Smith says modern firefighting is much more than jumping on a truck, and requires a special skill set, the product of training. “We are regulated by two state agencies,” he says. “The Texas Commission on Fire Protection and the Texas Department of State Health Services both establish certifications and continuing education firefighters and EMS personnel have to meet. All firefighters go through training to qualify for the job, and then must meet annual training requirements to maintain their skills and stay current with updated equipment and procedures.”
“And the buck stops here, with me,” Smith says. “As the fire chief, I make sure everything comes together, administration, training, planning, and operations, and works smoothly and positively. I want the people of Kerrville to have the highest level of customer service and satisfaction possible. I believe we do that. In the last survey of city residents, KFD placed in the high 90s, scoring the highest rating of any city department. I always say, treat others the way you want to be treated.”
There’s a lot of experience behind that. Smith says he was born and raised in Houston, graduating from Evan E. Worthing High School in 1979. Shortly after, Smith says, “I spotted Winona. I struck up a conversation with her, and for our first date I took her to Shakey's Pizza, in Houston. We got married April 7, 1982.”
He says they now have two grown children. Courtney is in McKinney, working for Apple Computer, and Cory works for the Union Pacific Railroad in Richmond, Texas. Smith and Winona have three granddaughters, ages 15, 5, and 1.
Smith says he joined the Houston Fire Department in 1981, when he was 19, the first generation of his family to do so. While working his way from firefighter to assistant chief, he earned a bachelor of business administration from LeTourneau University, and a master of public administration from the University of Texas, Arlington.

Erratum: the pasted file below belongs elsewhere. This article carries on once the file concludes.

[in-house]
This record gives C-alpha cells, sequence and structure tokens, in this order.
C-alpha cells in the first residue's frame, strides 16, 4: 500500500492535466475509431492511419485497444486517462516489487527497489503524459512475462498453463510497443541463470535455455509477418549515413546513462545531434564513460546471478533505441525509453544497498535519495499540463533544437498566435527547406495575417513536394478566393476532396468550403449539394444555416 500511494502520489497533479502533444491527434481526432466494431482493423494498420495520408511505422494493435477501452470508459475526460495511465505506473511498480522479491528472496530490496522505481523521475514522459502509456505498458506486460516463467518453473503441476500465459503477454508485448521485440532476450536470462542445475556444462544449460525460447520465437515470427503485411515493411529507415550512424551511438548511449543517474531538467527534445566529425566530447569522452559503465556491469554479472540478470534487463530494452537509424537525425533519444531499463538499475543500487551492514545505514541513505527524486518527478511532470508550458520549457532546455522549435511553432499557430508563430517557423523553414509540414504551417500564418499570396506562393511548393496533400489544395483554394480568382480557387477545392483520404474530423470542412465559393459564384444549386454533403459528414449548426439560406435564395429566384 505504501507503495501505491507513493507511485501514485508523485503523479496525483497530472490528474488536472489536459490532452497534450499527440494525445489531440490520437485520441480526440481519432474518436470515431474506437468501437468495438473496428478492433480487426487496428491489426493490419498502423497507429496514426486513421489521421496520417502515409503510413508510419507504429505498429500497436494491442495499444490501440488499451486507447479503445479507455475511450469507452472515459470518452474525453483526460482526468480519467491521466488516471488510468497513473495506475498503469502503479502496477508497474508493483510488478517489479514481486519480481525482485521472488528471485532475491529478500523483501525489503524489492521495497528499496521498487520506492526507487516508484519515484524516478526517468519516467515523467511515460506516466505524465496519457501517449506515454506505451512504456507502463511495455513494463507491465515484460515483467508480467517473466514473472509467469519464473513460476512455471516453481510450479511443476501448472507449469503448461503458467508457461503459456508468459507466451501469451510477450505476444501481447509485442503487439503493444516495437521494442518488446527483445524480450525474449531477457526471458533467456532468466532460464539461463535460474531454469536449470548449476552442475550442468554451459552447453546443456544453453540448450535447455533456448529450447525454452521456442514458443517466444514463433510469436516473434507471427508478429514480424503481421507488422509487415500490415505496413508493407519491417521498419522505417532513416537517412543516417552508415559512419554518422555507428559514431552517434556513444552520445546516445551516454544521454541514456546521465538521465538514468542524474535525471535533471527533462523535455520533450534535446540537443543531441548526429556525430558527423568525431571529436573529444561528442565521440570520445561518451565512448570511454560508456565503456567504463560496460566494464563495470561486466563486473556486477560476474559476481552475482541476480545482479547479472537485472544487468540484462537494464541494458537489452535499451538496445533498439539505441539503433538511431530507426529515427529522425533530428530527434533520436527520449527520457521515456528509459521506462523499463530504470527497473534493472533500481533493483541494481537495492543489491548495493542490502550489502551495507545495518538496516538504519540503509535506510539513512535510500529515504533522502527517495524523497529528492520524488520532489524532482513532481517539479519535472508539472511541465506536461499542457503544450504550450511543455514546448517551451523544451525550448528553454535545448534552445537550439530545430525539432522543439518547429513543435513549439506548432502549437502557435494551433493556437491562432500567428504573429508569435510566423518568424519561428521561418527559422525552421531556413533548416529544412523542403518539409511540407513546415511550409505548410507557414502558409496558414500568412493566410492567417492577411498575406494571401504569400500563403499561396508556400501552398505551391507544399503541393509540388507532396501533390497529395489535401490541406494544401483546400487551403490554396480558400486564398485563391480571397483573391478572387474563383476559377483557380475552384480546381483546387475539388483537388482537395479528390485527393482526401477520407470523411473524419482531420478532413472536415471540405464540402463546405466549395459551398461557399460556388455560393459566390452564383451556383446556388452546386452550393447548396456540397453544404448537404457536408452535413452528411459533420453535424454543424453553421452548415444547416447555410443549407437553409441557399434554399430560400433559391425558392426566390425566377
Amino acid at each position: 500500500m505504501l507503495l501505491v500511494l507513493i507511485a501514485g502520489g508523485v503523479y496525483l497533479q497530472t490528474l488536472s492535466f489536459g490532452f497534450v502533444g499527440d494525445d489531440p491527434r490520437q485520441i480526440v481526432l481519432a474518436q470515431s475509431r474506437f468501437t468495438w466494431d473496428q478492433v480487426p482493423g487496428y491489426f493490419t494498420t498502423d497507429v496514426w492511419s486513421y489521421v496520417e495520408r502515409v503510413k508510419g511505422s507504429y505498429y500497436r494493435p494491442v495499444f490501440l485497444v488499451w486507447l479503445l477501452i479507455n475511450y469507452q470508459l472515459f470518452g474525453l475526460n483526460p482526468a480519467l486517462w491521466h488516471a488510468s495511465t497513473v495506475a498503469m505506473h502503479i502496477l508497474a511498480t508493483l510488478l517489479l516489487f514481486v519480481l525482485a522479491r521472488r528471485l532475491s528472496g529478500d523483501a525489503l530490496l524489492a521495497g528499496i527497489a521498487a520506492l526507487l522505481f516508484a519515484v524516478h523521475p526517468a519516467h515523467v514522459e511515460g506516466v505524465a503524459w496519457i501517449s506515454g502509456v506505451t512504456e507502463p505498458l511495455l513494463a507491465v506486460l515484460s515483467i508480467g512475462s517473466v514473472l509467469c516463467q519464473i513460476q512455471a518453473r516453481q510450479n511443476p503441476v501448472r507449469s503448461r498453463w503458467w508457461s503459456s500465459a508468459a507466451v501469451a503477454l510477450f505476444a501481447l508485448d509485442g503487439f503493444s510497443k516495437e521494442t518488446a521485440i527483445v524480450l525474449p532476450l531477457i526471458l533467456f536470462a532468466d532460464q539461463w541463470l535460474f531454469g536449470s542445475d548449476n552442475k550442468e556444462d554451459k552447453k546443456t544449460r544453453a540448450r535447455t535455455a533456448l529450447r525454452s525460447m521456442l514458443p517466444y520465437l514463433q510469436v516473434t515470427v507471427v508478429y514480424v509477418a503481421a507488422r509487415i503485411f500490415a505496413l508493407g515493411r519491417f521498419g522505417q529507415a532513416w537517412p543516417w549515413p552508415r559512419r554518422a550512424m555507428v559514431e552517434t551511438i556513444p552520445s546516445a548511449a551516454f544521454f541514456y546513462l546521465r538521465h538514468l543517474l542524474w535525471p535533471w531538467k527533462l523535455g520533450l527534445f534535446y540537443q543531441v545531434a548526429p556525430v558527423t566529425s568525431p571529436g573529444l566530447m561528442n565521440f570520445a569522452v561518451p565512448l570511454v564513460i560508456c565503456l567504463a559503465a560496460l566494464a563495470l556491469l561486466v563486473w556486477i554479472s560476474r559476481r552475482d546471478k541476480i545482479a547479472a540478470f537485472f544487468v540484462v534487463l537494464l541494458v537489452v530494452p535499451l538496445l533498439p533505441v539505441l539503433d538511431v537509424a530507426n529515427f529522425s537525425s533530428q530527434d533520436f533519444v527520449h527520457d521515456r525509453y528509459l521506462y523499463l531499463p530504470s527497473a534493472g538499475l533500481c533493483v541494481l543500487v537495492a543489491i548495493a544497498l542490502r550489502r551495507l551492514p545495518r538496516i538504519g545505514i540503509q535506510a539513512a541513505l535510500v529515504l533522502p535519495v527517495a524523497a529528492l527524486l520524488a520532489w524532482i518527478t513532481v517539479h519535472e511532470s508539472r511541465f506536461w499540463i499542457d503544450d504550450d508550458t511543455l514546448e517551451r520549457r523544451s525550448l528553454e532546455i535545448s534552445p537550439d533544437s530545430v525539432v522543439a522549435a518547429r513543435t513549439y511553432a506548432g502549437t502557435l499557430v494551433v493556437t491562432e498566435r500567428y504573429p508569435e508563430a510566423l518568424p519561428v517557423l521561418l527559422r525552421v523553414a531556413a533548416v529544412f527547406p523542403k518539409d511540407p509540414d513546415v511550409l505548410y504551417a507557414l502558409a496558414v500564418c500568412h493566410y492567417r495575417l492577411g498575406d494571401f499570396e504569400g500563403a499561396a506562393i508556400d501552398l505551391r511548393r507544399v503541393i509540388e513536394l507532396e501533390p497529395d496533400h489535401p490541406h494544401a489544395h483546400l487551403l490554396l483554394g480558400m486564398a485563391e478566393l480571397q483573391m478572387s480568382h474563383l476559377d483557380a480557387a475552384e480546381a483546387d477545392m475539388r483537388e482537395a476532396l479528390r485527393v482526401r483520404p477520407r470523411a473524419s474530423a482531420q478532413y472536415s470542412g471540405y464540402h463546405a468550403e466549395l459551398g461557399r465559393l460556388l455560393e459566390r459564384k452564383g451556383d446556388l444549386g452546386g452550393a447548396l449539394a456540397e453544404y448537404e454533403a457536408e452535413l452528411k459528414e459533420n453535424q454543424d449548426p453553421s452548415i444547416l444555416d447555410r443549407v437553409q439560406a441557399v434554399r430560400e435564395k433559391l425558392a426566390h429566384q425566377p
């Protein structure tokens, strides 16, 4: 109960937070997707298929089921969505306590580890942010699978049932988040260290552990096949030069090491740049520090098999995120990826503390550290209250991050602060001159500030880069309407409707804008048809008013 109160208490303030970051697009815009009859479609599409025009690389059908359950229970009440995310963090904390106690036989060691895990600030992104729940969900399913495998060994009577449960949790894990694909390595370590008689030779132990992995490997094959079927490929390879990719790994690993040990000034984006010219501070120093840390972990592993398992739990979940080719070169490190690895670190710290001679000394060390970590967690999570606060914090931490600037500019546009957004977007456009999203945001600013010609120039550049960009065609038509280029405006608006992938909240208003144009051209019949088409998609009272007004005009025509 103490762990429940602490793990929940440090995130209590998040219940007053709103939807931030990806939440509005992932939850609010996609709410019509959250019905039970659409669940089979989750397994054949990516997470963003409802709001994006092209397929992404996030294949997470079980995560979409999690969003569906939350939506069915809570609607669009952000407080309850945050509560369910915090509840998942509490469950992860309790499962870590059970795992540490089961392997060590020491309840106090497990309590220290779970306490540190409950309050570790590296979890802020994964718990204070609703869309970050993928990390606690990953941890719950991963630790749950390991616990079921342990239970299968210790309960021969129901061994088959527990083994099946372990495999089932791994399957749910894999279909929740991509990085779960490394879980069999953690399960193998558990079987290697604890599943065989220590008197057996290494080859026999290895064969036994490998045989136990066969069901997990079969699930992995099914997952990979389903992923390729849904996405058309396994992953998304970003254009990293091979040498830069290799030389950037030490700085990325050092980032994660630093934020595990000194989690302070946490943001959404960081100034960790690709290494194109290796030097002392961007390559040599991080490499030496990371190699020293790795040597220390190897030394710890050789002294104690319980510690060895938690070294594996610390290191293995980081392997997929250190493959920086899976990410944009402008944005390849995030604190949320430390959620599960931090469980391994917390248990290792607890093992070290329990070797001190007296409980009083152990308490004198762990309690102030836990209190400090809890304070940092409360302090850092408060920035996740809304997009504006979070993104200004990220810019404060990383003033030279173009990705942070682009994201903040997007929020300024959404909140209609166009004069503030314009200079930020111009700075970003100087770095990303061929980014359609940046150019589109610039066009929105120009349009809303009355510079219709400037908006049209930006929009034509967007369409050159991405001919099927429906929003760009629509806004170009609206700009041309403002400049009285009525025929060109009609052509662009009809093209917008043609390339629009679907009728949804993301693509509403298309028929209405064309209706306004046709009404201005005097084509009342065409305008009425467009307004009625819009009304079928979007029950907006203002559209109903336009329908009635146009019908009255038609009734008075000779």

He says he spent 22 years with the Houston Fire Department. “Firefighting has changed a lot over the years. When I started it was a large part fighting structure or brush fires. The fire trucks had open cabs, and firefighters rode standing on the tailboard.
“But now the cabs are enclosed, with safety bars and air conditioning, and each firefighter has a seatbelt. Today there is tremendous emphasis on firefighter safety, EMS, fire prevention and emergency preparedness have been added to our mission.”
In November of 1993, while he was with the Houston department, he was awarded a Citation of Valor by the Houston Firefighters Association, Local 341, after pulling an unconscious man from a burning building. They honored him with a second Citation of Valor in October of 1995, for successfully rescuing an unconscious six-year-old child, who fully recovered, from a second-story apartment fire that was nearing “flashover.”
Smith says there have been changes in strategy and tactics, but during Texas summers they can still end up in more than 100-degree heat, fighting fires that can exceed 1,000 degrees, encapsulated in 50-plus pounds of gear. He jokes, “It’s a little more comfortable in winter. Of course, in Texas winters you don’t end up with icicles hanging from your helmets.”
Smith says after his time in Houston Fire Department he served as the fire chief in Sugar Land, Texas. He was named “Texas Fire Chief of the Year” in 2008 by the Texas Fire Chief’s Association. He also served as fire chief in Pine Bluff, Ark., where he first retired in 2014.
“But then I got a call,” Smith says. “Texas First Group provides interim management services for Texas municipalities, and even though I had retired they asked me if I would take over the Kerrville Fire Department for four to six months, until the city found a permanent chief. I started Sept. 1, 2014, and somehow six months turned into six years. But I’ve announced my retirement, effective Jan. 1, and this time when I’m done, I’m done.”